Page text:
This article was originally published by The Mennonite

Missional church story: Berlin Mennonite Church

MyronWeaverMyron Weaver is senior pastor of Berlin (Ohio) Mennonite Church. Photo: Members of Berlin Mennonite Church pack relief kits for Mennonite Central Committee. Photo provided. 

Four years ago, I began my pastorate at Berlin Mennonite Church in Holmes County, Ohio. Unlike my previous pastorate, Berlin is nestled in a rural county of just under 40,000 people.

During my candidate process at Berlin, I was curious what being missional looked like for them. In one of the interviews I asked, “Since the church is located in the center of a community where over 75 percent of the population is either Amish or Mennonite, where do you find those missional opportunities at Berlin?”

The first thing the search committee talked about was the role the church played in the “Mongolian Mission Partnership.” This partnership has existed for over 25 years. The partnership consists of six churches from the area and Mennonite Mission Network. Together they have sponsored individuals and families who serve in Mongolia for extended periods of time.

Recently, I had the privilege of going to Mongolia to see and experience life in the Mongolian church. It was amazing to see firsthand the Spirit working in the church.

It is thought that in 1994 there were only four Christians in the entire country; Today, there are nearly 50,000 Christians and the Mongolian church is now sending Mongolian mission workers to China, Afghanistan, North Korea and to several unreached regions in Mongolia.

In spite of the fact that their culture and their way of doing church is different than my own, I found my interaction with them to be encouraging in my ministry.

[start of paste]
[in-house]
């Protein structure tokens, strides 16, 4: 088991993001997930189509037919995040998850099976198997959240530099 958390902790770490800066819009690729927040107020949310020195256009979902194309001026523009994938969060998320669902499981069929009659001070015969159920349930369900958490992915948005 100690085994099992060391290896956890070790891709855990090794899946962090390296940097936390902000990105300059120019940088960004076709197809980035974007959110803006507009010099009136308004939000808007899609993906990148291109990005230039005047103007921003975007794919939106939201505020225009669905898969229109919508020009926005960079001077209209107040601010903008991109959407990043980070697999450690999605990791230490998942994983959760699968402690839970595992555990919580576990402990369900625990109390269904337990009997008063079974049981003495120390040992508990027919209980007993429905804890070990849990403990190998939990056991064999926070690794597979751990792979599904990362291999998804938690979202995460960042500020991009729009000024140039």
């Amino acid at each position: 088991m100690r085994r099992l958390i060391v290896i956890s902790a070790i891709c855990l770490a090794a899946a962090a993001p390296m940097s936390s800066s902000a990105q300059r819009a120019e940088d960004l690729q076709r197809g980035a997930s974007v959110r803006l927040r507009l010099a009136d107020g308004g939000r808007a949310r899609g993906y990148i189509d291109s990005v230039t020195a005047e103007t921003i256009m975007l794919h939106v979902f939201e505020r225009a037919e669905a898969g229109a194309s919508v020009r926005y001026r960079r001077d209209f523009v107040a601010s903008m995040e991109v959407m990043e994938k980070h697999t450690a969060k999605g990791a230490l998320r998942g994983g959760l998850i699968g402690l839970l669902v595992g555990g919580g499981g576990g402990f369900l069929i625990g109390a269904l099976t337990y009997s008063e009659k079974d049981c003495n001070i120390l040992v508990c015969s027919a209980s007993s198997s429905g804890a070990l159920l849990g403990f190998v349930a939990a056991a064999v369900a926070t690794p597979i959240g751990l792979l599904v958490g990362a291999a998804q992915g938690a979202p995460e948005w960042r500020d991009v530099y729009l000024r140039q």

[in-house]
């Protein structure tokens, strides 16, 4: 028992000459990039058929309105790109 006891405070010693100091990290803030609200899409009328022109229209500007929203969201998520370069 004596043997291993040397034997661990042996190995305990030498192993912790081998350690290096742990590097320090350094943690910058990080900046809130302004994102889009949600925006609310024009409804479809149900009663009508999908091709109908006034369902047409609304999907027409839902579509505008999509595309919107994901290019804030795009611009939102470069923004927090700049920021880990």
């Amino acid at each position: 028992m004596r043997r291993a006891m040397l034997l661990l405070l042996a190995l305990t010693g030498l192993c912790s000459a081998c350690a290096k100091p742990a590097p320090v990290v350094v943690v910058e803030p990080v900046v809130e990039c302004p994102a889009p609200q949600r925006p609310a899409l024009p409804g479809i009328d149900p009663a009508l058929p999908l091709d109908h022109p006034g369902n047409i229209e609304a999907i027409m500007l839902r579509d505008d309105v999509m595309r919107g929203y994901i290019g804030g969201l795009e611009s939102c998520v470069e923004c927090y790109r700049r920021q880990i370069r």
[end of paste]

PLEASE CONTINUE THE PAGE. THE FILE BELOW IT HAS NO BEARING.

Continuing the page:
While Berlin had a clear heritage of global missions, some understood that being missional needed to include a stronger focus on community engagement. With the close ties between the community and the church, there were times where the community’s blind spot became the church’s blind spot. This led to the church inadvertently overlook some of the needs within the community.

In many ways, being missional is being attentive to the Spirit’s movement in the community. As a result, we started to pay closer attention to the Spirit.

At our community’s ecumenical clergy gathering that I attended, all the pastors committed to introducing their congregations to the idea of having interested churches in the county join together to form a local chapter of “Love INC.” (Love in the Name of Christ). Love INC. has volunteers from local churches who walk alongside those who are in a crisis: for reasons of health, housing, medical bills, utility shutoffs, food shortages and other everyday situations. Love INC. also offers life coaches and financial coaches.

Each church in the county has taken on what is called a “gap ministry” through Love INC.  For instance, at Berlin Mennonite we have two gap ministries: a coat ministry and kitchen ministry. Each fall, families who are unable to provide coats for their growing children come to the church to pick out new and slightly used coats. This is a great opportunity for our staff to interact with these families and to get to know them. Our kitchen gap ministry provides kitchenware for people who are experiencing loss due to a fire or who are moving into the area without the necessities for a kitchen.

Having two sons of my own, one concern that has been at the forefront of my ministry is the need to pass on our 20160206-dji_0035jpg_24703479640_ofaith and our missional living to the next generation. One way we have chosen to do this involves both adults and children. Together, we have assembled Mennonite Central Committee relief kits. One of our congregation’s members owns a large wholesale business that has the buying power to purchase large quantities of items needed to make MCC Relief Kits at a reduced rate. Over the last three years, our congregation has gathered at his warehouse to put the kits together. Each year, we have put together over 1,000 kits. This past year we were privileged to have a young woman from Nicaragua among us on the day we were putting the kits together. She had received a kit as a child and she talked to us about what the kit meant to her family.

Missional living looks different in different contexts.  To be sure, by no way have we arrived to a complete understanding of what this means for our lives here at Berlin Mennonite. In fact, if we truly are paying attention to the Spirit, it may look completely different next year verses what it looks like today.

One thing I do know is if we open ourselves up to God’s Spirit amazing things can happen. For it truly is God, through the work of his Spirit in our lives, who has the ability to do far more than we could ever ask or imagine.

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